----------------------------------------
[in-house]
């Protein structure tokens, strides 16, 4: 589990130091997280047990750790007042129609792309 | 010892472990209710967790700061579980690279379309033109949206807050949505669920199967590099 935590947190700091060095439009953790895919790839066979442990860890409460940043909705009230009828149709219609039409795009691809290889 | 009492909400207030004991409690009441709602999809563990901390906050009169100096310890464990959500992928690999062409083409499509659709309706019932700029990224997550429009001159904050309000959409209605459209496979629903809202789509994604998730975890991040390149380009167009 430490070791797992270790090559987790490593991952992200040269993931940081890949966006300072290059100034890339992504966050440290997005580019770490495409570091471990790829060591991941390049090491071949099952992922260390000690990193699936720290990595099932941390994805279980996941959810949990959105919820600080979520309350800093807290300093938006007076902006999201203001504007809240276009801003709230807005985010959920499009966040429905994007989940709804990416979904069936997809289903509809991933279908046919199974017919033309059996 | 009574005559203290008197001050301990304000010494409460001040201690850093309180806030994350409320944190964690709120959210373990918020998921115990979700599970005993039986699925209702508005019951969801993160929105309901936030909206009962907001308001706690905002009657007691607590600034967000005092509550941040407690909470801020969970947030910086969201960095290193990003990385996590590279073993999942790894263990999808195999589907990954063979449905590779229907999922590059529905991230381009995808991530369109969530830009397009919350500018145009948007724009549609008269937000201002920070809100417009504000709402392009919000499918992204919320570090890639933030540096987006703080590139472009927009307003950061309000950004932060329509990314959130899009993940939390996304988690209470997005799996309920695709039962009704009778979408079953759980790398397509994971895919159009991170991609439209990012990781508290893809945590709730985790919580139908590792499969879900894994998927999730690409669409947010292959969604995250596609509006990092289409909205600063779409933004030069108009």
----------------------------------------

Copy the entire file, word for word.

[in-house]
């Protein structure tokens, strides 16, 4: 589990130091997280047990750790007042129609792309 | 010892472990209710967790700061579980690279379309033109949206807050949505669920199967590099 935590947190700091060095439009953790895919790839066979442990860890409460940043909705009230009828149709219609039409795009691809290889 | 009492909400207030004991409690009441709602999809563990901390906050009169100096310890464990959500992928690999062409083409499509659709309706019932700029990224997550429009001159904050309000959409209605459209496979629903809202789509994604998730975890991040390149380009167009 430490070791797992270790090559987790490593991952992200040269993931940081890949966006300072290059100034890339992504966050440290997005580019770490495409570091471990790829060591991941390049090491071949099952992922260390000690990193699936720290990595099932941390994805279980996941959810949990959105919820600080979520309350800093807290300093938006007076902006999201203001504007809240276009801003709230807005985010959920499009966040429905994007989940709804990416979904069936997809289903509809991933279908046919199974017919033309059996 | 009574005559203290008197001050301990304000010494409460001040201690850093309180806030994350409320944190964690709120959210373990918020998921115990979700599970005993039986699925209702508005019951969801993160929105309901936030909206009962907001308001706690905002009657007691607590600034967000005092509550941040407690909470801020969970947030910086969201960095290193990003990385996590590279073993999942790894263990999808195999589907990954063979449905590779229907999922590059529905991230381009995808991530369109969530830009397009919350500018145009948007724009549609008269937000201002920070809100417009504000709402392009919000499918992204919320570090890639933030540096987006703080590139472009927009307003950061309000950004932060329509990314959130899009993940939390996304988690209470997005799996309920695709039962009704009778979408079953759980790398397509994971895919159009991170991609439209990012990781508290893809945590709730985790919580139908590792499969879900894994998927999730690409669409947010292959969604995250596609509006990092289409909205600063779409933004030069108009």